Rod Langman asked about evidence of new (adult) antigens being rejected. I presume he knows of the experiments on embryonic pituitaries (I can't, without a search, quote site and verse). Animals were hypothesectomised in embryo, deep frozen (note added afterwards: I was wrong! gland transplanted to a holding recipient), then reimplanted in the appropriate syngeneic mature animal, with suitable mock controls showing it was not just an inflammatory reaction. These grafts were promptly rejected.
To suggest that (adaptive immunity–enhanced) autorejection does not occur is the most blinkered comment I have heard. Yes, the frequency of circulating autoantibodies might be relatively low, but not the frequency of cell–mediated autorejection. The seronegative arthritides with all their component disorders (e.g., apthous ulcers, acneiform lesions, iritis, etc.) are all dominantly autorejective disorders. CMI reactivity to myelin basic protein occurs after strokes and brain trauma. Dressler's syndrome is the occasional severe autoimmune sequel to a "massive heart attack" And in burns they are "bursting out of the epithelium". If they were not, I would not have had to postulate on the presence of a fail–safe cut off to the macrophage aggression induced by adaptive immunity. All of this is amplified in two impending articles.
The suggestion that Medawar and Burnet were "wrong" is like saying Newton was wrong. Yes, of course we will all be "wrong" by a subsequent generation's yardstick. But that is the nature of broad paradigms. They are, at best, an approximation and are, at most, useful (current) working analogies. They are "religious beliefs" that should be held only while observational anomalies don't shout that their time is up.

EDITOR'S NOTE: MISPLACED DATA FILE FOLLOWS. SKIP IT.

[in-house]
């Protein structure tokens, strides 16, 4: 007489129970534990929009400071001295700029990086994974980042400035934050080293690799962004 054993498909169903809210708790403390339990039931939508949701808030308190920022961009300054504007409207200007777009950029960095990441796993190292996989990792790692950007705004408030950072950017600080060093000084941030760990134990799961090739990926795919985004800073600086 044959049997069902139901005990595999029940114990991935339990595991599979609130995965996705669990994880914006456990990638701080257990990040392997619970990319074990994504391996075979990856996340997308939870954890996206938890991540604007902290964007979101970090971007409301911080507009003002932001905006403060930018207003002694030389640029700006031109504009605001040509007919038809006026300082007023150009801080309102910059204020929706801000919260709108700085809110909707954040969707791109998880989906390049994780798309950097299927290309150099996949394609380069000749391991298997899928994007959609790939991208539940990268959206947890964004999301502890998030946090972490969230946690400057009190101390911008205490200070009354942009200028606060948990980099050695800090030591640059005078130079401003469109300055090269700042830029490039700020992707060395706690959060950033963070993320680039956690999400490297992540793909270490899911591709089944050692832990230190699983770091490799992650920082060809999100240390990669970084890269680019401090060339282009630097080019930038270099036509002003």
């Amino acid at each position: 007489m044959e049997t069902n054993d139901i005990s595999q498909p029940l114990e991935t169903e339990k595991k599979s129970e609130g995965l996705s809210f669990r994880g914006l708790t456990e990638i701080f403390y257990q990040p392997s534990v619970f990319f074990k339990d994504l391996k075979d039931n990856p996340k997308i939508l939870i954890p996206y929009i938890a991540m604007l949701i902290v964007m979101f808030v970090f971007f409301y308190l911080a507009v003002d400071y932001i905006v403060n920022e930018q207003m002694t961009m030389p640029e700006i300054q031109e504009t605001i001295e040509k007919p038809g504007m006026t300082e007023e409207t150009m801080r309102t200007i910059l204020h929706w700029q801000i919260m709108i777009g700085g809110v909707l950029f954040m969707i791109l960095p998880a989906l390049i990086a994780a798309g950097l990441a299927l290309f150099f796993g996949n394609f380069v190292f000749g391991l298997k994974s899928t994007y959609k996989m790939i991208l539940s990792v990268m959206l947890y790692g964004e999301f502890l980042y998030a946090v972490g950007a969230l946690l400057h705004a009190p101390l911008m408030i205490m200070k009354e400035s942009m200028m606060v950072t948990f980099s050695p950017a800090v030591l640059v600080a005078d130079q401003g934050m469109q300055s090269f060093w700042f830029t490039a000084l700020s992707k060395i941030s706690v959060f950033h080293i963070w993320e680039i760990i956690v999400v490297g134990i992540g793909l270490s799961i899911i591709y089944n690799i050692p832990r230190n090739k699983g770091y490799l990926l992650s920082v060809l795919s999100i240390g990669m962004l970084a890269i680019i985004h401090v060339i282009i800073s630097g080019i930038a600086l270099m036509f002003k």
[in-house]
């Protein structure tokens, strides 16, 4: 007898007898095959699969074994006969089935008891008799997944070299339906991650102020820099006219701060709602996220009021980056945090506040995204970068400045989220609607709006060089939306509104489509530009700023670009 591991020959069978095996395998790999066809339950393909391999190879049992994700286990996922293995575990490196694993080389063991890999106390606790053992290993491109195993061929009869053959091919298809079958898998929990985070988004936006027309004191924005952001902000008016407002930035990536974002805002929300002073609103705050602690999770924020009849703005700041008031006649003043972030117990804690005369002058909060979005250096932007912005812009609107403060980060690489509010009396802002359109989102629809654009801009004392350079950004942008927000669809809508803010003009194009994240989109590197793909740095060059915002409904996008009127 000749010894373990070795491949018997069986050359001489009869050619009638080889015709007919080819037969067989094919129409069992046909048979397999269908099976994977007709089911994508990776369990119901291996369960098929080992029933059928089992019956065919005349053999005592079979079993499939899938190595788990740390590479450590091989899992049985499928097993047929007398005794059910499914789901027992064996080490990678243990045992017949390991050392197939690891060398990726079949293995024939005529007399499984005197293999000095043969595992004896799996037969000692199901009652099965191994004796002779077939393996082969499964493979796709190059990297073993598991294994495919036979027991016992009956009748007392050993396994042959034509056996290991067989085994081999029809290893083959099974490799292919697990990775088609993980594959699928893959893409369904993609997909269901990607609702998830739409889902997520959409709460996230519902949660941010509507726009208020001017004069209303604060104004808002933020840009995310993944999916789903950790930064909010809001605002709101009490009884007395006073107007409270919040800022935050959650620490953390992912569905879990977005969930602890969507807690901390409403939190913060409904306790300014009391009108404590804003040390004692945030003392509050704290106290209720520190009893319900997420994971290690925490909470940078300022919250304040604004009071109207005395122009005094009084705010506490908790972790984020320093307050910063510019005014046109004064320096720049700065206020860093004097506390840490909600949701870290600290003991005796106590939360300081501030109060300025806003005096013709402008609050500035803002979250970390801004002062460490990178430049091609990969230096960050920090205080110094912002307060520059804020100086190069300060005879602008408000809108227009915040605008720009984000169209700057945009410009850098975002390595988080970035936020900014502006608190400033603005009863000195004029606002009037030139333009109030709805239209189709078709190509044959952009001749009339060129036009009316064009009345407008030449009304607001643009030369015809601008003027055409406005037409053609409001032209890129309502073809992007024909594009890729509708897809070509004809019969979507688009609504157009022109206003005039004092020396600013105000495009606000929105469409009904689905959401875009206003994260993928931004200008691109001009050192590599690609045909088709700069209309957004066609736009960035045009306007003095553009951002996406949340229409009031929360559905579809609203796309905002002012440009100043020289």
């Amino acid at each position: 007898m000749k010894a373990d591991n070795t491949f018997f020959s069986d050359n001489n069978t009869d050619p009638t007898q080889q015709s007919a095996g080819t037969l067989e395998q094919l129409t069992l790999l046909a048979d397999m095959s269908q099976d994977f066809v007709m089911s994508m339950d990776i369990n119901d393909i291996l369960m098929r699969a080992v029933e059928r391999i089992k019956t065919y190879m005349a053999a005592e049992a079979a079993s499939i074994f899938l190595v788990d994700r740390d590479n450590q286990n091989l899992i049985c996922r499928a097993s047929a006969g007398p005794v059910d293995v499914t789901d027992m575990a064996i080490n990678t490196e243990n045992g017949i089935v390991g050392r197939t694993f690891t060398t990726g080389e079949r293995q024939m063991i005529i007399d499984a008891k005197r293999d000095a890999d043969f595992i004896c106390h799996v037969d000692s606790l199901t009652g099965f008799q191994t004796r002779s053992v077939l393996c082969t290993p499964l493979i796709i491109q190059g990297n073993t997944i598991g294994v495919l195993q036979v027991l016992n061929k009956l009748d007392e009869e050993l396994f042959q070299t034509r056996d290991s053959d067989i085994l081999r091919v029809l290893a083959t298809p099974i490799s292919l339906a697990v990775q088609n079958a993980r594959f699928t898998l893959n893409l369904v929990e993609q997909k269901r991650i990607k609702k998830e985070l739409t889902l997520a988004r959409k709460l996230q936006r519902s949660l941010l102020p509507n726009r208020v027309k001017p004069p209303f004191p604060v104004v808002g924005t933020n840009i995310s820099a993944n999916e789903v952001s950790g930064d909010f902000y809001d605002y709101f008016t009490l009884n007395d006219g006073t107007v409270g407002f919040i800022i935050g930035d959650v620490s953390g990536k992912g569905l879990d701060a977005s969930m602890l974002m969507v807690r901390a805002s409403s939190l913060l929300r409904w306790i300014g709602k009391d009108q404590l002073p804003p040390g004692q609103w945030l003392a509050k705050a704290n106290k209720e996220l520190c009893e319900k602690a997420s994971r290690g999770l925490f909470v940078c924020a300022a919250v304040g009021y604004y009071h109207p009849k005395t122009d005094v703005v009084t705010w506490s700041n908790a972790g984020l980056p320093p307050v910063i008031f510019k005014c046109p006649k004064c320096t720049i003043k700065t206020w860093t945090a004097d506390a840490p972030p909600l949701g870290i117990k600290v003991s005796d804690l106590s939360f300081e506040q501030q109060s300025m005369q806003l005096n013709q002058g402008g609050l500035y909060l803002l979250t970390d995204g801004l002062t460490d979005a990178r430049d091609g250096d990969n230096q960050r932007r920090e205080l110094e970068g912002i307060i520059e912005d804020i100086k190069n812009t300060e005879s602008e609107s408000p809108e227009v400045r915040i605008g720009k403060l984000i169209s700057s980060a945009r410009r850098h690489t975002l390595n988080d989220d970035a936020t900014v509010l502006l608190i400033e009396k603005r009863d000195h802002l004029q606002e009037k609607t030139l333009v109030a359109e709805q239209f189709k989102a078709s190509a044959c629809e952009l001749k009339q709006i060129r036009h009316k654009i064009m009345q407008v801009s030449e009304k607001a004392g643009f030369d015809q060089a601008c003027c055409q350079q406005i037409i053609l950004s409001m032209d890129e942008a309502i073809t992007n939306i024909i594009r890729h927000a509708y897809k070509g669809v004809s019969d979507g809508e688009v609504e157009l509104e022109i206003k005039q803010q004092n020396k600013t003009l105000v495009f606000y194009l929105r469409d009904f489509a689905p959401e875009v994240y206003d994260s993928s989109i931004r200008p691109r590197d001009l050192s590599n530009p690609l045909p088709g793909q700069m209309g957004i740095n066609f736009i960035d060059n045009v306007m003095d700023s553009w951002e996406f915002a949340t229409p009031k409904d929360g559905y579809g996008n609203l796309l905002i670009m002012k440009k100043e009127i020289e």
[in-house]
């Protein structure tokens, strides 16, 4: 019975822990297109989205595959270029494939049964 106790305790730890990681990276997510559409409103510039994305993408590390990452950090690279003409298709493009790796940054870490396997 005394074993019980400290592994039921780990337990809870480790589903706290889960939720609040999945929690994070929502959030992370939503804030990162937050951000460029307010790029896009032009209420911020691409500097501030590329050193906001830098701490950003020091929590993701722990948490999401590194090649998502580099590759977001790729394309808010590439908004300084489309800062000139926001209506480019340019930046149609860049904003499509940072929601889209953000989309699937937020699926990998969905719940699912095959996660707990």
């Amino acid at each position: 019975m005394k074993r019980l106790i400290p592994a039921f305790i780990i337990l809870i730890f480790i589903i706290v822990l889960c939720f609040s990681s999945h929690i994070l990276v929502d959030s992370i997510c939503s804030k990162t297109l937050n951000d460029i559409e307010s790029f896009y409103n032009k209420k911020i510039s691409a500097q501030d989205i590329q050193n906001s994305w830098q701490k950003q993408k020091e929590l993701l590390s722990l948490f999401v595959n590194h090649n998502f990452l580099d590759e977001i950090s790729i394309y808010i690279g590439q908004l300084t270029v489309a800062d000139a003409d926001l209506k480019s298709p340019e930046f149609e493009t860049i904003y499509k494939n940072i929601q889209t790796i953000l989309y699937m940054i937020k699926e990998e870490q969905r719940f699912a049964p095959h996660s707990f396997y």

I’m happy with self/nonself discrimination. However, it is not the process envisaged by the lymphocyte brigade. The adaptive immune system cares not one jot about self/nonself discrimination. But since its driving force is influenced by it, it ends up seeming rather the same – but it isn't. I can't go along with the statement that there is no S/NS discrimination in plants and primitive vertebrates. In a forest, tree roots often fuse. This is rarest between different species, more common among different individuals of the same species, and most common in the roots of the same individual. Flowering plants exhibit an exquisitely sophisticated S/NS discrimination in rejecting their own pollen. Many invertebrates have demonstrated a self (individual)/NS discrimination. Mixed mammal embryos cells sort according to tissue rather than species. Sperm and egg fuse according to species. Tnk cells come the closest to a highly specific S(individual)/NS discrimination. Recognition (particularly, for our interest, cell to cell recognition) is a fundamental biological phenomenon.
In the presence of an adaptive immune system, even a tiny number of leaking cells will quickly provoke an aggressive immune response when they sport strange epitopes for which the appropriate lymphocytes have not been previously mopped up into tolerance. Because pathogens need to use mimicry of identity to gain advantage of their hosts, they inevitably pump prime aggressive allo–responses, leading to another illusion that the adaptive immune system is particularly interested in nonself.
There is more detail in my two pending articles (one about to be published, the other accepted for publication in principle, provided I expand the preamble). I am happy to let any interested participants see these provided that the journal's copyright is respected.
July 15, 1997